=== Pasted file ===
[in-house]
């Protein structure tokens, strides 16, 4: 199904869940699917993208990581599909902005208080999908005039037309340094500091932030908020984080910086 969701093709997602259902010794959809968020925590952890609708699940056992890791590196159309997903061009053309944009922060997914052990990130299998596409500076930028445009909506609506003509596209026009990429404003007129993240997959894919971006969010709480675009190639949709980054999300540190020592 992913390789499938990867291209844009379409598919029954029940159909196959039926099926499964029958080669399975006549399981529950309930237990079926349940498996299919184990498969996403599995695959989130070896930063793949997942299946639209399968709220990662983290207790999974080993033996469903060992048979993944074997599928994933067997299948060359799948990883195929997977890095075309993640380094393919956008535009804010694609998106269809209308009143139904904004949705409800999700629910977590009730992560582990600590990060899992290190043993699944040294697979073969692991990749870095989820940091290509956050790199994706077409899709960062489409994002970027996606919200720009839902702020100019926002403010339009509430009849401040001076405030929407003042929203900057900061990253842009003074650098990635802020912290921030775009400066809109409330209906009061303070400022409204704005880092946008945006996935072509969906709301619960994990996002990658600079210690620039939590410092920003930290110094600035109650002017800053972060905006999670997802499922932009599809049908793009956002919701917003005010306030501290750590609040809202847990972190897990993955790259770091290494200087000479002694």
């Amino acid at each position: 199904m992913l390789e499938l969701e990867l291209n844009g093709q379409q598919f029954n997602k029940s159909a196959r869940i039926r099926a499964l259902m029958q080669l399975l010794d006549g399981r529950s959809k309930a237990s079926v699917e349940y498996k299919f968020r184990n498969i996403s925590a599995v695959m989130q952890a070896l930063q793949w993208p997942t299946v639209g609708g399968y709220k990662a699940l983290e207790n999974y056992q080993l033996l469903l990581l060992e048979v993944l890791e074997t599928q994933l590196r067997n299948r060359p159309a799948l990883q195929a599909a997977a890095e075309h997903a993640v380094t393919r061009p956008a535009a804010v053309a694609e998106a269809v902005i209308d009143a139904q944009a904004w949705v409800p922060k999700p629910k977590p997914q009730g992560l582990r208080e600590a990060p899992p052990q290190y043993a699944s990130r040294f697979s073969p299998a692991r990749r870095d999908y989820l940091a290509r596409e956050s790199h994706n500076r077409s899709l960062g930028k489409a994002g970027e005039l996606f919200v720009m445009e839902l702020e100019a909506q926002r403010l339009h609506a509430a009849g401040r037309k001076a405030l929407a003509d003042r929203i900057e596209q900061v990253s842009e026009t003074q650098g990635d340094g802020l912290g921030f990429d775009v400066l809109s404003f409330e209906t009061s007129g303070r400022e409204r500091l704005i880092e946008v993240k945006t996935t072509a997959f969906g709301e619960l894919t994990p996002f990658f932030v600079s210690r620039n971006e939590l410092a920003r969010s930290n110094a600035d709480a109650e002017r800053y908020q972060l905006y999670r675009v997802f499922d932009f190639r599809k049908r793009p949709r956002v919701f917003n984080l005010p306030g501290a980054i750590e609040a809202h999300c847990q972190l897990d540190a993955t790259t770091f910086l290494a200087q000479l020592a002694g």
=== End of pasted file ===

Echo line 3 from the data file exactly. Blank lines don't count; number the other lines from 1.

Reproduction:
């Amino acid at each position: 199904m992913l390789e499938l969701e990867l291209n844009g093709q379409q598919f029954n997602k029940s159909a196959r869940i039926r099926a499964l259902m029958q080669l399975l010794d006549g399981r529950s959809k309930a237990s079926v699917e349940y498996k299919f968020r184990n498969i996403s925590a599995v695959m989130q952890a070896l930063q793949w993208p997942t299946v639209g609708g399968y709220k990662a699940l983290e207790n999974y056992q080993l033996l469903l990581l060992e048979v993944l890791e074997t599928q994933l590196r067997n299948r060359p159309a799948l990883q195929a599909a997977a890095e075309h997903a993640v380094t393919r061009p956008a535009a804010v053309a694609e998106a269809v902005i209308d009143a139904q944009a904004w949705v409800p922060k999700p629910k977590p997914q009730g992560l582990r208080e600590a990060p899992p052990q290190y043993a699944s990130r040294f697979s073969p299998a692991r990749r870095d999908y989820l940091a290509r596409e956050s790199h994706n500076r077409s899709l960062g930028k489409a994002g970027e005039l996606f919200v720009m445009e839902l702020e100019a909506q926002r403010l339009h609506a509430a009849g401040r037309k001076a405030l929407a003509d003042r929203i900057e596209q900061v990253s842009e026009t003074q650098g990635d340094g802020l912290g921030f990429d775009v400066l809109s404003f409330e209906t009061s007129g303070r400022e409204r500091l704005i880092e946008v993240k945006t996935t072509a997959f969906g709301e619960l894919t994990p996002f990658f932030v600079s210690r620039n971006e939590l410092a920003r969010s930290n110094a600035d709480a109650e002017r800053y908020q972060l905006y999670r675009v997802f499922d932009f190639r599809k049908r793009p949709r956002v919701f917003n984080l005010p306030g501290a980054i750590e609040a809202h999300c847990q972190l897990d540190a993955t790259t770091f910086l290494a200087q000479l020592a002694g």